Cloth Merchant

In the 18th Century the production of textiles was the most important industry in Britain. Most of the work was carried out in the home and was often combined with farming. Most cloth was made from either wool or cotton, but other materials such as silk and flax were also used.

The woven cloth was sold to merchants called clothiers who visited the village with their trains of pack-horses. The clothiers then took the finished cloth to the nearest market town. The largest market in the England was held in Leeds. Some of the cloth was made into clothes for people living in this country. However, a large amount of cloth was exported.

George Walker, Clothiers (1814)
George Walker, Clothiers (1814)

Primary Sources

(1) Daniel Defoe, A Tour Through the Whole Island of Great Britain (1724)

Generally speaking, the spinning work is performed by the poor people who live in villages and scattered houses. The clothiers, who generally live in the towns, send out the wool weekly to the spinners. At the same time, the clothiers' servants and horses bring back the yarn that they the spinners have spun and finished.

Each clothier must keep a horse, perhaps two, to fetch and carry for the use of his manufacture, to fetch home his wool and his provisions from the market, to carry his yarn to the spinners, his manufacture to the fulling mill, and, when finished, to the market to be sold.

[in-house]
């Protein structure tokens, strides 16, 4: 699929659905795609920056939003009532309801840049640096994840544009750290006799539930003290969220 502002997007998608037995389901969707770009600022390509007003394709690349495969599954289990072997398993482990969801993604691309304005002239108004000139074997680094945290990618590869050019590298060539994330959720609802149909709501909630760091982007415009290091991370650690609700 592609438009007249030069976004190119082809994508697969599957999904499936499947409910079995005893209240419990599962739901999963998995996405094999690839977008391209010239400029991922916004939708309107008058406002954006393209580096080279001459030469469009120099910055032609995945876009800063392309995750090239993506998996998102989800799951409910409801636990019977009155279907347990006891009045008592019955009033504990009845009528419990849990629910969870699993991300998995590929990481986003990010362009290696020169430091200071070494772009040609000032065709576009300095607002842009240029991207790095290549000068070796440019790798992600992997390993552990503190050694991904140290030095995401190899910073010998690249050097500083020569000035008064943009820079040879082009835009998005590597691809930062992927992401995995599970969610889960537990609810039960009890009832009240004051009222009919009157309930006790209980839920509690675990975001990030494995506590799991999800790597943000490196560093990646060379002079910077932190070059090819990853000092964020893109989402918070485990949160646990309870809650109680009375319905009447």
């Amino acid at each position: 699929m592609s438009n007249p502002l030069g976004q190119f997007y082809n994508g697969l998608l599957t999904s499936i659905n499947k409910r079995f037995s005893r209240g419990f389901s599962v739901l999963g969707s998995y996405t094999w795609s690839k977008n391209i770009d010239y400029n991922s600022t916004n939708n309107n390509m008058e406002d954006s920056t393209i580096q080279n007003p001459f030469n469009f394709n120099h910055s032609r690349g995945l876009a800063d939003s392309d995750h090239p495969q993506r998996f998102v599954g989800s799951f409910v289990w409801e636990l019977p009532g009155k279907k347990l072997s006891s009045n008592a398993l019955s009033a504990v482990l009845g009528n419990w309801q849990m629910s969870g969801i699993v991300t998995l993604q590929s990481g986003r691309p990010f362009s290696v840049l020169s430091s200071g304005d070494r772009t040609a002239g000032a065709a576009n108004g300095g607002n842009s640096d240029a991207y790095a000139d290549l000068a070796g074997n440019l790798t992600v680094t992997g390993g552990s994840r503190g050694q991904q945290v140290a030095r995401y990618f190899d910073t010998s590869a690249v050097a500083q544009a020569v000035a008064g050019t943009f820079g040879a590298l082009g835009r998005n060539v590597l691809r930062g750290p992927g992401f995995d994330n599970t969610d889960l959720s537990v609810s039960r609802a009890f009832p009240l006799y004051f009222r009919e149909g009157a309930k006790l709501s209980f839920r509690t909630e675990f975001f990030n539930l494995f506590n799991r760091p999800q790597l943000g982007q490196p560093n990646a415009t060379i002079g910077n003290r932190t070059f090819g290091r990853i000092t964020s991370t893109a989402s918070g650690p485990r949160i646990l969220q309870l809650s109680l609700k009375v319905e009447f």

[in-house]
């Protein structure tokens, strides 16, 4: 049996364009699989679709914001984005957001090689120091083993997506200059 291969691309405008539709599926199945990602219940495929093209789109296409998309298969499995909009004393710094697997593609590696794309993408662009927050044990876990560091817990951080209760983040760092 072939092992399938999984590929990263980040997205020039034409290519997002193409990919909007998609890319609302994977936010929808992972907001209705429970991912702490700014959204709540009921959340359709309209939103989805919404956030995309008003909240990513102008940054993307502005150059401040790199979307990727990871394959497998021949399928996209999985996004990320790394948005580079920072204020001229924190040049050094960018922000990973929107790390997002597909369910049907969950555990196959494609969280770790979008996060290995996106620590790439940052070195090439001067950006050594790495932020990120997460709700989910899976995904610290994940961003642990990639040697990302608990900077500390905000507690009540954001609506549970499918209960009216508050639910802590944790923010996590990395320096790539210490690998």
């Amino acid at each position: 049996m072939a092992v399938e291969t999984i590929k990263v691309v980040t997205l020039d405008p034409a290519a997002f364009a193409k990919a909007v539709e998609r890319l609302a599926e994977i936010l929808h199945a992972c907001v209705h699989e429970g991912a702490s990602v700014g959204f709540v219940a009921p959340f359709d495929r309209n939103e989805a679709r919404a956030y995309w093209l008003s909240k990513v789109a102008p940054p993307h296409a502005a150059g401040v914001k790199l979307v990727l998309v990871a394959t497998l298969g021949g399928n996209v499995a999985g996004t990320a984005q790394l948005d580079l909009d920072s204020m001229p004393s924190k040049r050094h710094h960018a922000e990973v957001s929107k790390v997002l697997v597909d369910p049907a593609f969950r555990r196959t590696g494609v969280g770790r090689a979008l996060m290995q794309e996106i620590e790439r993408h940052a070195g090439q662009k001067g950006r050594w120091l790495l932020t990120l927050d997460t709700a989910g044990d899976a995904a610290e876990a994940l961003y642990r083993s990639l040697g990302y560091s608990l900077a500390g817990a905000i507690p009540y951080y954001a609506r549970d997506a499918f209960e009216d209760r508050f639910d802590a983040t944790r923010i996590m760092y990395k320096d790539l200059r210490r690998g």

(2) Edward Baines, The History of the Cotton Manufacture (1835)

In the 17th century the extent of mercantile establishments, and the modes of doing business, were extremely different from what they are at present. Commercial enterprise was exceedingly limited. Owing to the bad state of the roads, and the entire absence of inland navigation, goods could only be conveyed on packhorses.

(3) Daniel Defoe, A Tour Through the Whole Island of Great Britain (1724)

Leeds is a large, wealthy and populous town, it stands on the north bank of the River Aire, or rather on both sides of the river, for there is a large suburb or part of the town on the south side of the river, and the whole is joined by a stately and prodigiously strong stone bridge, so large, and so wide, that formerly the cloth market was on the bridge itself. The increase in the manufacturers and of the trade, soon made the market too great to be confined to the bridge, and it is now kept in the high street, beginning from the bridge, and running up north almost to the market house, where the ordinary market for provisions begin.

The market is here twice a week. At seven the market bell rings (in the summer earlier, in the depth of winter a little later). It would surprise a stranger to see in how a few minutes, without hurry or noise, and not the least disorder, the whole market is filled; all the boards upon the tressels are covered with cloth, close to one another as the pieces can lie long ways by one another, and behind every piece of cloth, the clothier standing to sell it.

Merchants in Leeds go all over England with droves of pack horses, and to all the fairs and market towns all over the whole island. Other buyers of cloth send it to London. They not only supply shopkeepers and wholesale men in London but for exportation to the English colonies in America and to merchants in Russia, Sweden, Holland and Germany.